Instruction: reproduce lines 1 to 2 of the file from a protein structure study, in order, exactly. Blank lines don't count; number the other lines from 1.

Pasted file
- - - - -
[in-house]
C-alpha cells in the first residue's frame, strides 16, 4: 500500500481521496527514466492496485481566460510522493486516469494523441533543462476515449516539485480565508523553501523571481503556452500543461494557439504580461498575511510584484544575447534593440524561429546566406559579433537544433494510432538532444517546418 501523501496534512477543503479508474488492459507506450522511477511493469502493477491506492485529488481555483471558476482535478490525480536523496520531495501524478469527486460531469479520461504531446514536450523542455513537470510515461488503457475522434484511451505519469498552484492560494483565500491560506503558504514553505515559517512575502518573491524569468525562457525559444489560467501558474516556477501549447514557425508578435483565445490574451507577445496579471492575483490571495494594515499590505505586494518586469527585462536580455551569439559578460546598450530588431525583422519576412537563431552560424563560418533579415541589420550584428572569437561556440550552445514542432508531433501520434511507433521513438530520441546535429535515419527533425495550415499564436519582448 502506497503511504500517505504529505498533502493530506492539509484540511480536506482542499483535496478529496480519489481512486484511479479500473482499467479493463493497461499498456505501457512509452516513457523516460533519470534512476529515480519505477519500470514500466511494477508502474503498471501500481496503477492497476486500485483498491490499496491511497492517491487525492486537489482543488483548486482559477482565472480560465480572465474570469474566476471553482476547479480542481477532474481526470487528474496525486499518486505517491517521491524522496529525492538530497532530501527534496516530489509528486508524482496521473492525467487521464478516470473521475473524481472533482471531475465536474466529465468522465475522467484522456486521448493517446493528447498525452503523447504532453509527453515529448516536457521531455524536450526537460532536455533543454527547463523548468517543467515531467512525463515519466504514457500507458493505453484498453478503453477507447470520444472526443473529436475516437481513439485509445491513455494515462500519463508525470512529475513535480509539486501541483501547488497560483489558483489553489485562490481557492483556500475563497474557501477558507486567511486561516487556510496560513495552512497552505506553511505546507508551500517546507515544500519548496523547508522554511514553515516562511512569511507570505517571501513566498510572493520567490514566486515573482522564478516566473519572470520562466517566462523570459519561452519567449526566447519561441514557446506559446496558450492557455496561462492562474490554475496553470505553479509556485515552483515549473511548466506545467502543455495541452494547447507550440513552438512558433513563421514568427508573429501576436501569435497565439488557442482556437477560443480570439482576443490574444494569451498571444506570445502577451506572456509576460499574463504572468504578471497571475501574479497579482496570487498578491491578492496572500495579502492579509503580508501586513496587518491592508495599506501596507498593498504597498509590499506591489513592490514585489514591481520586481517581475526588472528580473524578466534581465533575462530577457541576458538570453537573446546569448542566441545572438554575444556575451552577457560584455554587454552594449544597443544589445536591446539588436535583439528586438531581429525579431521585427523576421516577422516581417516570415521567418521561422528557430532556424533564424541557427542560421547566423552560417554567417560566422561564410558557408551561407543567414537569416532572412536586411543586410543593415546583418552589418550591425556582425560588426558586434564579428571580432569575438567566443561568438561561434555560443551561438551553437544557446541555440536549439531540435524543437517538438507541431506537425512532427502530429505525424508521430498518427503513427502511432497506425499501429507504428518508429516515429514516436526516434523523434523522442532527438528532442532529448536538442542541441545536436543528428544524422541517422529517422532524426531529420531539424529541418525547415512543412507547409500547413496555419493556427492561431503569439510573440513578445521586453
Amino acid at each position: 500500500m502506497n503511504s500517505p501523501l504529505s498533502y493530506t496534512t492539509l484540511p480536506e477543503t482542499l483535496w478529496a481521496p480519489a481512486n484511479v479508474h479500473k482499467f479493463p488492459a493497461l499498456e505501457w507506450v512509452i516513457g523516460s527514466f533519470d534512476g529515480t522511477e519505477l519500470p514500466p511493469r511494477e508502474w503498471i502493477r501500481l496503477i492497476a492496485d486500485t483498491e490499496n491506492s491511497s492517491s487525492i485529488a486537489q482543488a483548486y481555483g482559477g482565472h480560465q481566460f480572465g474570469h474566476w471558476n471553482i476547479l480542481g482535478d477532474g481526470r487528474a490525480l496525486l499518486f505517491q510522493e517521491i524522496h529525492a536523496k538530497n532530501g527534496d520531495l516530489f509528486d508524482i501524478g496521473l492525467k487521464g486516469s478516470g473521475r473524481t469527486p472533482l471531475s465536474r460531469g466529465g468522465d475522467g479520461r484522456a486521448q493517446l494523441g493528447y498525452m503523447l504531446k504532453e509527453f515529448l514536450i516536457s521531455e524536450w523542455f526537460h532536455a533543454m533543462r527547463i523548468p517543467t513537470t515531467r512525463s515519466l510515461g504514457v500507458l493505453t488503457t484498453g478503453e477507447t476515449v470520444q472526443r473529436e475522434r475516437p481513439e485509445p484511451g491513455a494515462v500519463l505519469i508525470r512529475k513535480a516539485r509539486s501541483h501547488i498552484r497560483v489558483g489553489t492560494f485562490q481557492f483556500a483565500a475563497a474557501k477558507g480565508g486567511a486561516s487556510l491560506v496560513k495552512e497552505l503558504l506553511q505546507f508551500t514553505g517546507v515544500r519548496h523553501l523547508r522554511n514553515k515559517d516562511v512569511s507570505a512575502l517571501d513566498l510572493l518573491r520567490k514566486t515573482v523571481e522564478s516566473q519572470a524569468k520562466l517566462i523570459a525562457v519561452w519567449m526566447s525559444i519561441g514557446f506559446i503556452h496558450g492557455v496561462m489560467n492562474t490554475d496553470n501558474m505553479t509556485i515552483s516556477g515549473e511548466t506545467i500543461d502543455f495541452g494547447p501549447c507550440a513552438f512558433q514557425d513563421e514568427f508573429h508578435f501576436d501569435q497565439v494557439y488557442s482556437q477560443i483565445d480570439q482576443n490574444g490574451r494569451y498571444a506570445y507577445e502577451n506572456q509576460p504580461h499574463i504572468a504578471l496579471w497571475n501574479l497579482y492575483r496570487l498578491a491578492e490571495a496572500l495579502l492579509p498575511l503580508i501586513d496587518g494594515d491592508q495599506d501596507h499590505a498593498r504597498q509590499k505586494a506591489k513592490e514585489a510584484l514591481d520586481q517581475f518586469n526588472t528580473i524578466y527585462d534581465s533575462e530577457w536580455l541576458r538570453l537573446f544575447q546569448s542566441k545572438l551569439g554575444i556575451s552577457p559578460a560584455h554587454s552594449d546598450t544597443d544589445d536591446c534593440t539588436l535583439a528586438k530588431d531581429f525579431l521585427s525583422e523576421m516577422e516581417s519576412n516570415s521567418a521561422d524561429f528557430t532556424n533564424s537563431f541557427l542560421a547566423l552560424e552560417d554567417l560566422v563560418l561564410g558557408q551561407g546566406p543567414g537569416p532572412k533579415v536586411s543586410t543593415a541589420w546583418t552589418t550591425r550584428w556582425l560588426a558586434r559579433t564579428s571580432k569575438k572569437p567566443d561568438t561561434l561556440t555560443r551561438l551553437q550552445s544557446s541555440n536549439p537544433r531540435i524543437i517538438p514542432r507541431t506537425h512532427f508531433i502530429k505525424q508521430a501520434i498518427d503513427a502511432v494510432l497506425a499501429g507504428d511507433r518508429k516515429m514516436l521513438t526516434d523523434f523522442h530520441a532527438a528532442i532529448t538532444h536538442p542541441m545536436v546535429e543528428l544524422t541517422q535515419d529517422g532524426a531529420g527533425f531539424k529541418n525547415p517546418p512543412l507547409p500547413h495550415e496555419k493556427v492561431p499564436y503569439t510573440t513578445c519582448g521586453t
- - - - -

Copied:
[in-house]
C-alpha cells in the first residue's frame, strides 16, 4: 500500500481521496527514466492496485481566460510522493486516469494523441533543462476515449516539485480565508523553501523571481503556452500543461494557439504580461498575511510584484544575447534593440524561429546566406559579433537544433494510432538532444517546418 501523501496534512477543503479508474488492459507506450522511477511493469502493477491506492485529488481555483471558476482535478490525480536523496520531495501524478469527486460531469479520461504531446514536450523542455513537470510515461488503457475522434484511451505519469498552484492560494483565500491560506503558504514553505515559517512575502518573491524569468525562457525559444489560467501558474516556477501549447514557425508578435483565445490574451507577445496579471492575483490571495494594515499590505505586494518586469527585462536580455551569439559578460546598450530588431525583422519576412537563431552560424563560418533579415541589420550584428572569437561556440550552445514542432508531433501520434511507433521513438530520441546535429535515419527533425495550415499564436519582448 502506497503511504500517505504529505498533502493530506492539509484540511480536506482542499483535496478529496480519489481512486484511479479500473482499467479493463493497461499498456505501457512509452516513457523516460533519470534512476529515480519505477519500470514500466511494477508502474503498471501500481496503477492497476486500485483498491490499496491511497492517491487525492486537489482543488483548486482559477482565472480560465480572465474570469474566476471553482476547479480542481477532474481526470487528474496525486499518486505517491517521491524522496529525492538530497532530501527534496516530489509528486508524482496521473492525467487521464478516470473521475473524481472533482471531475465536474466529465468522465475522467484522456486521448493517446493528447498525452503523447504532453509527453515529448516536457521531455524536450526537460532536455533543454527547463523548468517543467515531467512525463515519466504514457500507458493505453484498453478503453477507447470520444472526443473529436475516437481513439485509445491513455494515462500519463508525470512529475513535480509539486501541483501547488497560483489558483489553489485562490481557492483556500475563497474557501477558507486567511486561516487556510496560513495552512497552505506553511505546507508551500517546507515544500519548496523547508522554511514553515516562511512569511507570505517571501513566498510572493520567490514566486515573482522564478516566473519572470520562466517566462523570459519561452519567449526566447519561441514557446506559446496558450492557455496561462492562474490554475496553470505553479509556485515552483515549473511548466506545467502543455495541452494547447507550440513552438512558433513563421514568427508573429501576436501569435497565439488557442482556437477560443480570439482576443490574444494569451498571444506570445502577451506572456509576460499574463504572468504578471497571475501574479497579482496570487498578491491578492496572500495579502492579509503580508501586513496587518491592508495599506501596507498593498504597498509590499506591489513592490514585489514591481520586481517581475526588472528580473524578466534581465533575462530577457541576458538570453537573446546569448542566441545572438554575444556575451552577457560584455554587454552594449544597443544589445536591446539588436535583439528586438531581429525579431521585427523576421516577422516581417516570415521567418521561422528557430532556424533564424541557427542560421547566423552560417554567417560566422561564410558557408551561407543567414537569416532572412536586411543586410543593415546583418552589418550591425556582425560588426558586434564579428571580432569575438567566443561568438561561434555560443551561438551553437544557446541555440536549439531540435524543437517538438507541431506537425512532427502530429505525424508521430498518427503513427502511432497506425499501429507504428518508429516515429514516436526516434523523434523522442532527438528532442532529448536538442542541441545536436543528428544524422541517422529517422532524426531529420531539424529541418525547415512543412507547409500547413496555419493556427492561431503569439510573440513578445521586453